Larry Norman, the late singer-songwriter considered one of the pioneers (if not the founding father) of Christian rock, was a charismatic frontman whose frank, often funny, sometimes startlingly explicit songs had little to do with vague sentiments about devotion. In the early 1970s mainstream critics compared him to Dylan and Paul Simon, and no less an indie-rock idol than The Pixies' Black Francis cited him as a major inspiration.
Yet Norman, who died in 2008 at age 60, was a polarizing figure even beyond his wedding of angelic aims to demon rock. Business associates say they found him ruthless and vindictive; former collaborators accuse him of everything from sabotaging their releases to poaching their wives and fathering an unacknowledged child. How then to reconcile music that meant so much spiritually to so many with the flawed, sometimes exasperating man who made it?
"God will use who He does," says David Di Sabatino, the writer-director of Fallen Angel: The Outlaw Larry Norman, a documentary screening Tuesday at The Belcourt that's kicking up a considerable storm among Norman's supporters and detractors alike. Like many, Di Sabatino was a Norman fan: He remembers taking a bus at age 14 in his native Toronto to buy a Norman album at a Christian bookstore and being bowled over by hard-rocking songs such as "Why Should the Devil Have All the Great Music?"
"That's why we were compelled by him," says Di Sabatino, who comes from a Pentecostal background and authored a book on the "Jesus People" movement of the 1970s, with which Norman is widely associated. "Here's a guy who was making Christianity cool."
As a 2008 cover story by Matt Coker in the O.C. Weekly reports, Norman and Di Sabatino had an initially friendly exchange in 2005 about a documentary the filmmaker shot on the late "hippie preacher" Lonnie Frisbee. The two even discussed plans for a documentary on Norman's own life. But the acquaintance went sour, Coker writes, and the singer tried to derail the project. Even before Fallen Angel was completed, Norman's family and fans accused the director of a vendetta against the late artist.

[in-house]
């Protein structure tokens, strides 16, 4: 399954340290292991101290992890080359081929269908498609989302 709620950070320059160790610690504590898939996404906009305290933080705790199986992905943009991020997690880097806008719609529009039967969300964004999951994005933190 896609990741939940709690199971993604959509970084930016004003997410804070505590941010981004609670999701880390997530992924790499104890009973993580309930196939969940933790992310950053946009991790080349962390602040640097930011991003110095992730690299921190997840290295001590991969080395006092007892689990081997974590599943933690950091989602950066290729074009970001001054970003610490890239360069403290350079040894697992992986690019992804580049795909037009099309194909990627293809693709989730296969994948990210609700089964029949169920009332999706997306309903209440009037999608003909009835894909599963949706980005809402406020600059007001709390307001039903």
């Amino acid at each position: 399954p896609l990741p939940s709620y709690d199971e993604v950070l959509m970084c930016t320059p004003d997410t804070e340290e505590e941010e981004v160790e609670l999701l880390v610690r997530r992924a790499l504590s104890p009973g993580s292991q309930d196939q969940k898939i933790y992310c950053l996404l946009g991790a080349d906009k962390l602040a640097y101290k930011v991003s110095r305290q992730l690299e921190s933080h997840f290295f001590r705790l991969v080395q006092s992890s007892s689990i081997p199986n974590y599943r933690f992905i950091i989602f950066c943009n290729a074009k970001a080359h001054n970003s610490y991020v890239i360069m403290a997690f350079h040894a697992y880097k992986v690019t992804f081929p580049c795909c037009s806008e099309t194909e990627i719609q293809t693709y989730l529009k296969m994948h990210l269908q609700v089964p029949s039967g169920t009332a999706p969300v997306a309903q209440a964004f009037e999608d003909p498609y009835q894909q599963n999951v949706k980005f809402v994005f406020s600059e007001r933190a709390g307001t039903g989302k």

Nobody will mistake Fallen Angel for hagiography, that's for sure. Among the panelists expected at the screening's post-film discussion is Randy Stonehill, once the singer's close friend and collaborator, who testifies on camera to Norman's many indiscretions (including some with Stonehill's former wife). There's more, and worse. And yet the revelation that lingers is the surprising force of Norman's music, which ranges from nakedly emotional '70s balladry to blazing full-band boogie with a cutting edge of socially conscious sarcasm — music truly on the side of the angels.
"He casts a huge shadow," Di Sabatino says. "At the time he came along, rock 'n' roll was a tough sell to the evangelical community — the devil's music. He created the space for everybody [in Christian rock] to do what they were doing."
Fallen Angel screens 6:30 p.m. Tuesday, April 20 at The Belcourt, followed by a post-film panel discussion. Tickets are $8.50.
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